A week ago, Amanda sent me a letter of sympathy over the loss of my mother. In that letter, she shared many memories she had of our childhood and my mother. This one is my favorite:

As I write this, crazy times come back to mind, and your mom was soooo cool about everything. Like when we rode Ajax into the living room and broke an expensive lamp.

I don't remember how we came upon the idea to bring the outside in, but I do remember that neither of my parents were home at the time, so we rode Ajax right through the front door and into the house. When we were in the living room, as our luck would have it, Mom arrived home. As she pulled through the circle driveway, she looked through the window and there we were, two little girls and a pony. In her living room. Amanda is right in that Mom was cool about it. I think the surprise took over any other reaction she might have had. As we scrambled to get out, our sudden energy naturally startled Ajax and we did knock a lamp off a table in the entryway, and it did break. We knew we were out of line and were sincere in our apologies, something I believe she she knew was true. And so, she let it go. She just shook her head at us and told us to stay outside and play while she cleaned up the mess. Amanda and I were stunned and enormously relieved.

My Mom had many rules in my childhood and for the most part I abided by them. But where there were no rules, my curiosity or ideas were pursued without a second thought. That night at dinner, Mom announced a new rule: No horses in the house.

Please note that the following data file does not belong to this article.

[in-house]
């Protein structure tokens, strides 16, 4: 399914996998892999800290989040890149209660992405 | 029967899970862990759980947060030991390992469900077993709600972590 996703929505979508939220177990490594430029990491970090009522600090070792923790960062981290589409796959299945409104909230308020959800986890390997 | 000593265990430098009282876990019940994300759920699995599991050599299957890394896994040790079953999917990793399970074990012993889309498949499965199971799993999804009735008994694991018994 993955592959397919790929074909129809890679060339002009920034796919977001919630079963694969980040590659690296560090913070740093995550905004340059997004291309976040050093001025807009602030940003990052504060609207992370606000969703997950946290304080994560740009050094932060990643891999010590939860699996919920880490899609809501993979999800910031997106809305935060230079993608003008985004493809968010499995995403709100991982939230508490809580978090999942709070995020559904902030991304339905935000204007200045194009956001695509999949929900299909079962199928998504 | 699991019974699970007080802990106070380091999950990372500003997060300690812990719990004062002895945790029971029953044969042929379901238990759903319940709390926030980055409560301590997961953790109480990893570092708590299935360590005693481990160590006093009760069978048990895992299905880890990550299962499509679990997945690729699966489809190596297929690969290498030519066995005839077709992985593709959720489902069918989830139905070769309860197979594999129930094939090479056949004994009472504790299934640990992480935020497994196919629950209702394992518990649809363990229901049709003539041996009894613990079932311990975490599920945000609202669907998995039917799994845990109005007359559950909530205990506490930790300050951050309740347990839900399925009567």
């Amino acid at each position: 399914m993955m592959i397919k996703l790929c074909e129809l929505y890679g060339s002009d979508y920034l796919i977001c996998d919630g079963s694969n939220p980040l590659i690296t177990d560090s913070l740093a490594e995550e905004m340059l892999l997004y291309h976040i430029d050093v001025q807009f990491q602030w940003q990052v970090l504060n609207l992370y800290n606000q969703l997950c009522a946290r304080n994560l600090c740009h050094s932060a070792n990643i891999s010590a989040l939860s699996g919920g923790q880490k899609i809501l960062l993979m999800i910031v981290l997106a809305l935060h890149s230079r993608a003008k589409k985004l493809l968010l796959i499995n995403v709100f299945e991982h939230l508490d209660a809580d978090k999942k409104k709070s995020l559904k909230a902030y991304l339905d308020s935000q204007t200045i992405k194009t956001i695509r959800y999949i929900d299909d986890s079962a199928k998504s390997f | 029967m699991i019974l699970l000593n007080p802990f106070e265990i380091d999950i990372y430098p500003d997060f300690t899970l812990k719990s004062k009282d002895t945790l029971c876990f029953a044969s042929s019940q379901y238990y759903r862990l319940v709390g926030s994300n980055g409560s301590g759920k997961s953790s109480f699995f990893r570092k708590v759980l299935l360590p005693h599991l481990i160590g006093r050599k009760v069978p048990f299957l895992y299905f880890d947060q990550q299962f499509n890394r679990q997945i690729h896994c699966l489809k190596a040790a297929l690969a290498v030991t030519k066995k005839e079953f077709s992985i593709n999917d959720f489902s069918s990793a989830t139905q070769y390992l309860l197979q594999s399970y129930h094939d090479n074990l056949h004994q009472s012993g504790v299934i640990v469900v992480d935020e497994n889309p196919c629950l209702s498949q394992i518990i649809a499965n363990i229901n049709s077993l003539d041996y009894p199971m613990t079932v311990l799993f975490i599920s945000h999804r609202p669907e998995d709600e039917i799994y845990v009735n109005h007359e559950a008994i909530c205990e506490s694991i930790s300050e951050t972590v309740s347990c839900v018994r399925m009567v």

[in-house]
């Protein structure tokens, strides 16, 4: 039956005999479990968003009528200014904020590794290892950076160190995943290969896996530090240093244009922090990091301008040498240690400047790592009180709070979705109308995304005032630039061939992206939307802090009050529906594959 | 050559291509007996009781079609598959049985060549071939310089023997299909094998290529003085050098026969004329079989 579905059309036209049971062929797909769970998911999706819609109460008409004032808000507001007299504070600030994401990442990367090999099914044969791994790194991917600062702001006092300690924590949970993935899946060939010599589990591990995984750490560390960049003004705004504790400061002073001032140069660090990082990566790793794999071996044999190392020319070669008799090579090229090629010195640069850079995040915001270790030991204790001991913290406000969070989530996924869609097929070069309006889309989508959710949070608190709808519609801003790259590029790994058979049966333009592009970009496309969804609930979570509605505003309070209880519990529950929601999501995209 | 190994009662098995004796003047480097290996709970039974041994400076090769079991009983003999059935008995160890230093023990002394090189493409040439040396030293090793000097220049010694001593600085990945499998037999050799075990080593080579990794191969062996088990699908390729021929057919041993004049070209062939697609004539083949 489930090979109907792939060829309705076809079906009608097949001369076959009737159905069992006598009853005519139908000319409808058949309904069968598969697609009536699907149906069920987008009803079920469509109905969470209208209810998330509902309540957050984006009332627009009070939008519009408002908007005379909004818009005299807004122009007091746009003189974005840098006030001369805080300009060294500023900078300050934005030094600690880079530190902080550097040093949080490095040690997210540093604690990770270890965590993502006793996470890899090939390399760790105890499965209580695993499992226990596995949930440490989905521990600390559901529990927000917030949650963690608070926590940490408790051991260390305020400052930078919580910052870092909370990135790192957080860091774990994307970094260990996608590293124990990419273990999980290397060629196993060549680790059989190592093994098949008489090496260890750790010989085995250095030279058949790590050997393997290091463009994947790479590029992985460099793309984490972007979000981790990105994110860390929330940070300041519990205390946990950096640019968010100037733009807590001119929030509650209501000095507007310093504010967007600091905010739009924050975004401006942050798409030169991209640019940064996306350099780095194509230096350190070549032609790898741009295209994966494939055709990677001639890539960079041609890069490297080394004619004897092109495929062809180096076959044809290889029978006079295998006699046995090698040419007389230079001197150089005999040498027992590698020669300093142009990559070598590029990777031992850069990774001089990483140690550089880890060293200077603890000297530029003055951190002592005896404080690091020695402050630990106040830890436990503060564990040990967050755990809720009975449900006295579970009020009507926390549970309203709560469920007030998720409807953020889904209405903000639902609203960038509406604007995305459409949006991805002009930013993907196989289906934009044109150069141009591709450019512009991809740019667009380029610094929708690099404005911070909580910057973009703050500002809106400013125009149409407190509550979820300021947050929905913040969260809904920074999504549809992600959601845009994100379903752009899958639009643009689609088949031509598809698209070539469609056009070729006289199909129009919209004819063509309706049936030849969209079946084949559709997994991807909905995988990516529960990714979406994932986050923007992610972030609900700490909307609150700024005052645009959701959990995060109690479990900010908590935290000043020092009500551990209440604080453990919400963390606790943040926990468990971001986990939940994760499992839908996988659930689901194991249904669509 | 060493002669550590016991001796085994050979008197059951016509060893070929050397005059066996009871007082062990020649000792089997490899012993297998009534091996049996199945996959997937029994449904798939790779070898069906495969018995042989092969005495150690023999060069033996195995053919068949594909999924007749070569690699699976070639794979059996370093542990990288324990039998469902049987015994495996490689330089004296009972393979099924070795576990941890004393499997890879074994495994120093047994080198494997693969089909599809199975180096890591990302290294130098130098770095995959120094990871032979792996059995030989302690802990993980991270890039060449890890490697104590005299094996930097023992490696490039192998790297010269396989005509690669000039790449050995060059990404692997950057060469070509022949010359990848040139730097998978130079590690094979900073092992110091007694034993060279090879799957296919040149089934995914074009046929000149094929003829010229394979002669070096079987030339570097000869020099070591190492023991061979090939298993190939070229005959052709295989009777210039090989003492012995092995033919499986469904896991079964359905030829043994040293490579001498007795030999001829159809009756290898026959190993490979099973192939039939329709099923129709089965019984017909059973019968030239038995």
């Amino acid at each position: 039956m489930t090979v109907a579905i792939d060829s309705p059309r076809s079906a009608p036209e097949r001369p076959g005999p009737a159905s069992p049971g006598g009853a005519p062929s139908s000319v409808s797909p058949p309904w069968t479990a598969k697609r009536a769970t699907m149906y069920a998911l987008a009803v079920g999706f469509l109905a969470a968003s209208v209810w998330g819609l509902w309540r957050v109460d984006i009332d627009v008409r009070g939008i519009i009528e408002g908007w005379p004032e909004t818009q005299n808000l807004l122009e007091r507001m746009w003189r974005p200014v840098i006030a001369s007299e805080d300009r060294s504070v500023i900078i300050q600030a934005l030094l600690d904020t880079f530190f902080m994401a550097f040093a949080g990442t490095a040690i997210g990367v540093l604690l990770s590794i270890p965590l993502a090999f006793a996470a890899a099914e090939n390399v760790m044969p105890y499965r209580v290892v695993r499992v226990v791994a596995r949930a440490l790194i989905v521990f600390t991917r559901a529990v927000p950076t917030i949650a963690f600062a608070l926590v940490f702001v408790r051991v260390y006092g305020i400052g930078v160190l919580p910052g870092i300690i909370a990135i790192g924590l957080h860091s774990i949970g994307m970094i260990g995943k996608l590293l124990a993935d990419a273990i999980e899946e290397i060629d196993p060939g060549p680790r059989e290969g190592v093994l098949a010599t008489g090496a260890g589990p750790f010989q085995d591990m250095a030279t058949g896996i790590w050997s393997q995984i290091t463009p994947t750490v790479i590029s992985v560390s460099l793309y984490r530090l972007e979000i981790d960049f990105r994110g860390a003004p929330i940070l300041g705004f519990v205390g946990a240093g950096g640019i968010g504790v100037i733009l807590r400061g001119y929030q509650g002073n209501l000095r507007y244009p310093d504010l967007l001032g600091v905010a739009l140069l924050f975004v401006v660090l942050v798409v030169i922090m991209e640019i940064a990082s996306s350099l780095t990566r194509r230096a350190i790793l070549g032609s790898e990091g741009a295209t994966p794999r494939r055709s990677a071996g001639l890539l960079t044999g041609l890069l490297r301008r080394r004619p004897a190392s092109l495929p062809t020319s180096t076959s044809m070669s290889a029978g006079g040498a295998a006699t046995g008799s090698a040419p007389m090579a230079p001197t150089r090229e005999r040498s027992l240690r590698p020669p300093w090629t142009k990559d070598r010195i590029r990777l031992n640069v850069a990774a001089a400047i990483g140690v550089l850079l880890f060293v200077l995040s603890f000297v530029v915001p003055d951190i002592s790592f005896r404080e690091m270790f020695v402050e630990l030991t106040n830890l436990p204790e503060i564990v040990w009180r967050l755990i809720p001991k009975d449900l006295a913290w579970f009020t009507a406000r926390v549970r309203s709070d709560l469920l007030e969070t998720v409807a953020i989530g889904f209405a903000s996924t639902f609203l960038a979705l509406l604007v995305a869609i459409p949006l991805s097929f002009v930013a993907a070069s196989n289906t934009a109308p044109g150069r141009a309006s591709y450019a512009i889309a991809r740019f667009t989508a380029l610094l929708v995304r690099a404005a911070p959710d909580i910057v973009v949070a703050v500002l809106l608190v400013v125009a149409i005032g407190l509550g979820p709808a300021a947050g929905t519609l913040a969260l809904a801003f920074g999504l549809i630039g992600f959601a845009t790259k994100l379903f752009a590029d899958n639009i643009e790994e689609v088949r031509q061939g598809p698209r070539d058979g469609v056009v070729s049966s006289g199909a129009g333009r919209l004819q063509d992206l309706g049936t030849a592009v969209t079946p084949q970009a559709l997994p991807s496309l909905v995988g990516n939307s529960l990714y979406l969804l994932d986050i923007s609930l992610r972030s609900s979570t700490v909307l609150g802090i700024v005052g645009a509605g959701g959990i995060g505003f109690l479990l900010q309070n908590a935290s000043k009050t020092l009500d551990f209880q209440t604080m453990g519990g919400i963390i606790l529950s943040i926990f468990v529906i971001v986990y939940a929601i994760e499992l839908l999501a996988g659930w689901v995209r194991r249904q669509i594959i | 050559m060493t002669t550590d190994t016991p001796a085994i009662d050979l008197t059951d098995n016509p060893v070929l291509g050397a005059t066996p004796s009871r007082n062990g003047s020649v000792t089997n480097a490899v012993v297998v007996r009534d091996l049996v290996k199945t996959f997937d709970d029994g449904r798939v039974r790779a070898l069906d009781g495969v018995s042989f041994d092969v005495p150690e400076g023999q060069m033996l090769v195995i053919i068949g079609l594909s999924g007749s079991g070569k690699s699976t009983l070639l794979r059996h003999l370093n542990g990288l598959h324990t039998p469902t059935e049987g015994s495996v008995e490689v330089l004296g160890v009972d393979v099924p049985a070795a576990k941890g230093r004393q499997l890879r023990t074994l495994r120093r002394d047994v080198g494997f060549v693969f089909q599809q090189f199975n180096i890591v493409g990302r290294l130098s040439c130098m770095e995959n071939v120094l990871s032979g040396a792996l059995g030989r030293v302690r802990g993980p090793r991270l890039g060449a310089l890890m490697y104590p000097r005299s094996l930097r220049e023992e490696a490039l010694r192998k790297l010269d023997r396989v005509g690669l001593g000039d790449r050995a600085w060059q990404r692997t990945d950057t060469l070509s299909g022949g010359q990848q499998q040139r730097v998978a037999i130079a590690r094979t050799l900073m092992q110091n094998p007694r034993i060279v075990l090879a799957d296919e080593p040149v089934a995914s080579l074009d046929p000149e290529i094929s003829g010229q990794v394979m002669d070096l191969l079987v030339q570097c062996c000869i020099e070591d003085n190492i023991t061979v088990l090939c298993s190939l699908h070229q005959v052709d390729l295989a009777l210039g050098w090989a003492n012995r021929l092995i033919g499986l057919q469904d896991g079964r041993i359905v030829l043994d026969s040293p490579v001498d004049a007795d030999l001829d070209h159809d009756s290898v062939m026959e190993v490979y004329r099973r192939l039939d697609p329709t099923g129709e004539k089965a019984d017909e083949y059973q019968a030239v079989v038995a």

Thursday, February 21, 2008

These days as my own

If you've seen a grass fire, then you know that when one fire is smothered, another can break out in a different place. It's impossible to perceive what will happen next, or where. I can liken that to what my life has been like the past three years, seemingly running from one emergency to the next, chasing solutions like a ghost through a fog.

So perhaps it's not odd at all that over the past several weeks, without the grass fires, I've been getting reaquainted with myself. The juggling has ceased, the urgency has ceased, the worry and the running have ceased, the grueling emotions have ceased. While I do mourn my mother, there are enormous parts of my mind and heart that are no longer spinning and chasing and struggling, and that has opened my mind and my time to my own life.

Right now, I am experiencing me. It's an interesting discovery, this process of seeing who I am with this newfound time in my day and space in my mind, this time where the recipient of my strength is my own self.

Tuesday, February 19, 2008

Exactly why I carry a camera with me at all times


Sunlit from heaven

It's the kind of morning my father would relish. He'd quietly observe the cornflower blue sky, the wisps of clouds of pink and white, the birds singing and busily calling, visible in the bare skeletal branches of the trees. He'd breathe it in and breathe it out, enjoying the land and the sounds.

It's the kind of morning I find inspiring. When I walked Cheyenne, some part of me delighted in being part of the dawn, of the beginnings of the day. I cannot see the breeze, or the fragrance of the young blooming flowers. I cannot see the relentless determination of nature to change, but I can see the changes. Slight and subtle, tiny blooms bursting through, color appearing where just yesterday there was none.

It's the kind of morning in which I half recall and half imagine walking out onto the porch, two cups of coffee in hand, one for my father and one for me. He takes the cup I hand him, says Good morning Cat, and we stand beside each other, silently enjoying the miracle that never grows old.